I set the shutter on my AX53 to match the other cameras I am using and also set a gain limit. In my case indoors it usually 1/60 and limit of 18db. AX53is clean at 18db. I then set exposure using AE shift which will keep shutter speed as set and control gain / iris to meet the brightness I have selected ( using zebras ). If you use the manual exposure control you will have no control of any of them and you will still be setting image by brightness as camera selects what it uses for gain, shutter and iris in this mode. However in this mode it will not change if lighting changes and will need to be adjusted all the time. AE shift avoids this but can get it wrong of course. Most of the time its fine for my use though as a full stage fixed camera. So for me the closest to full manual control is to set shutter speed and a low gain limit. The camera will then use just gain and iris. The AX100 is definitely better in this regard as it is full manual. However I still use it the same way as the AX53 as my wife uses it and it is by far the easiest way of her getting exposure with changing conditions. Zebra on white stuff no zebras on faces works great for her just rotate the control wheel !!!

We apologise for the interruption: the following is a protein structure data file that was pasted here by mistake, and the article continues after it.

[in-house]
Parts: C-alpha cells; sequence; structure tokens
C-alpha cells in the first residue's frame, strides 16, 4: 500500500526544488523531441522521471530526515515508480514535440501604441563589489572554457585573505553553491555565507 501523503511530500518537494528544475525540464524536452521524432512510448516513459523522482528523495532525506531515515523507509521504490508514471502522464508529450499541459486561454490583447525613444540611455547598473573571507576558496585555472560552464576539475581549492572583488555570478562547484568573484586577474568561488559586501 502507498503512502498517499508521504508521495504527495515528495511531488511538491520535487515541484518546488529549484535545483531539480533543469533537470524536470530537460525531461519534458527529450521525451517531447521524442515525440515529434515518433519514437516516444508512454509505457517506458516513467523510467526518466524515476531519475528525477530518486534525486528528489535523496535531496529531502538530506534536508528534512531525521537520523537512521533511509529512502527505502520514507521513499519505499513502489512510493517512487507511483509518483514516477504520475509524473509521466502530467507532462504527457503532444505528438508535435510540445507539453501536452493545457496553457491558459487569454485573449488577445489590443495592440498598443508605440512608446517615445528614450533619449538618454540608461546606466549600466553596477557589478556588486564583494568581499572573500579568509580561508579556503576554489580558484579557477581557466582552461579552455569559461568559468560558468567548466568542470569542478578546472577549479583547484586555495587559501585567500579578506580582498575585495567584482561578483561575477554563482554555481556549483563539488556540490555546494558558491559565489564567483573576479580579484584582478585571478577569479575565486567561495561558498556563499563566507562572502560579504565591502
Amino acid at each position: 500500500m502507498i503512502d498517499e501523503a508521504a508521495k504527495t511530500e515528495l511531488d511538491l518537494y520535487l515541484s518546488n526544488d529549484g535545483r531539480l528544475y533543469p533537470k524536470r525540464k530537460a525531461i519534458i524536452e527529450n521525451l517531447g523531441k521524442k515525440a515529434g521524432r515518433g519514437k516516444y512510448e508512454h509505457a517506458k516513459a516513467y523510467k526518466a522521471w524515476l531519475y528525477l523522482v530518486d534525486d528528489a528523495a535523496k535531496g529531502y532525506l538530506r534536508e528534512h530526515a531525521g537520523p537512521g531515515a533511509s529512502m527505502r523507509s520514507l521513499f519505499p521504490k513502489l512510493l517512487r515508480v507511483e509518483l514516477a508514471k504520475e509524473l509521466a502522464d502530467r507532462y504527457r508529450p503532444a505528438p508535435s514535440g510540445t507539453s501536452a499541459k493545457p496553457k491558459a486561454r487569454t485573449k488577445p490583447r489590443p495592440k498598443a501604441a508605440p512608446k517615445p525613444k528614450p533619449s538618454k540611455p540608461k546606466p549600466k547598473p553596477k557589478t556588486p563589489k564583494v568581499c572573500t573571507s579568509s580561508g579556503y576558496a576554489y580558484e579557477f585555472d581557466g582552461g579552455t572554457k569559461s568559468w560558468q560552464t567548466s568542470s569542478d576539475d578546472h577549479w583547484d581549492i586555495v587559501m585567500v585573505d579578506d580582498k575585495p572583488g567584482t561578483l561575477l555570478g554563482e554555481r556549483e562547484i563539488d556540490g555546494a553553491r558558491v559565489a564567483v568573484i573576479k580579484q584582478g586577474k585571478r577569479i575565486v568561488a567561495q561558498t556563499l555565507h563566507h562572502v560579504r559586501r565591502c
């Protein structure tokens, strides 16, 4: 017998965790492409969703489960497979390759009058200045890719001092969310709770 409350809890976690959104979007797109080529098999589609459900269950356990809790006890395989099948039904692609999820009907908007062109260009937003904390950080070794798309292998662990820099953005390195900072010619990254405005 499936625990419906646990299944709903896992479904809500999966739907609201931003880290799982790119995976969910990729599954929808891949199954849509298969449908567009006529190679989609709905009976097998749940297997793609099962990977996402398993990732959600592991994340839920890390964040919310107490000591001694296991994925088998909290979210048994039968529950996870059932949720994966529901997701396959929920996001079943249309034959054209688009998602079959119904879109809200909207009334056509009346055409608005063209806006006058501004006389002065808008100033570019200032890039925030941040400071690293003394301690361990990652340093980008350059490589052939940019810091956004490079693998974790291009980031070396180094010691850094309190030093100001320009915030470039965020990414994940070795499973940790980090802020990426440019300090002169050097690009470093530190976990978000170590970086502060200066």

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Old November 23rd, 2017, 04:58 AM   #7
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Re: Sony FDR-AX53 vs 100

I did a low light test between the cameras. With both at 1/60th and full wide on the lens, the AX53 needs 6dB more gain to match up to the AX100. At full wide, the AX53 is at f/2 while the AX100 is at f/2.8. If I decrease gain on the AX100 by 6dB, the two cameras match up as far as exposure goes, but the AX100 looks better. There is slightly more blockiness and less detail in the AX53 clip. I shot test clips in both HD and 4K. I have not evaluated the HD clips yet, so all of the above pertains to 4K mode. I only shoot in HD if I'm going to shoot 120p.

I will take a look at the HD clips and report back. Maybe there's some special mojo there but the AX100 has more effective pixels than the AX53 and the sensor technology is probably identical, just one is bigger than the other.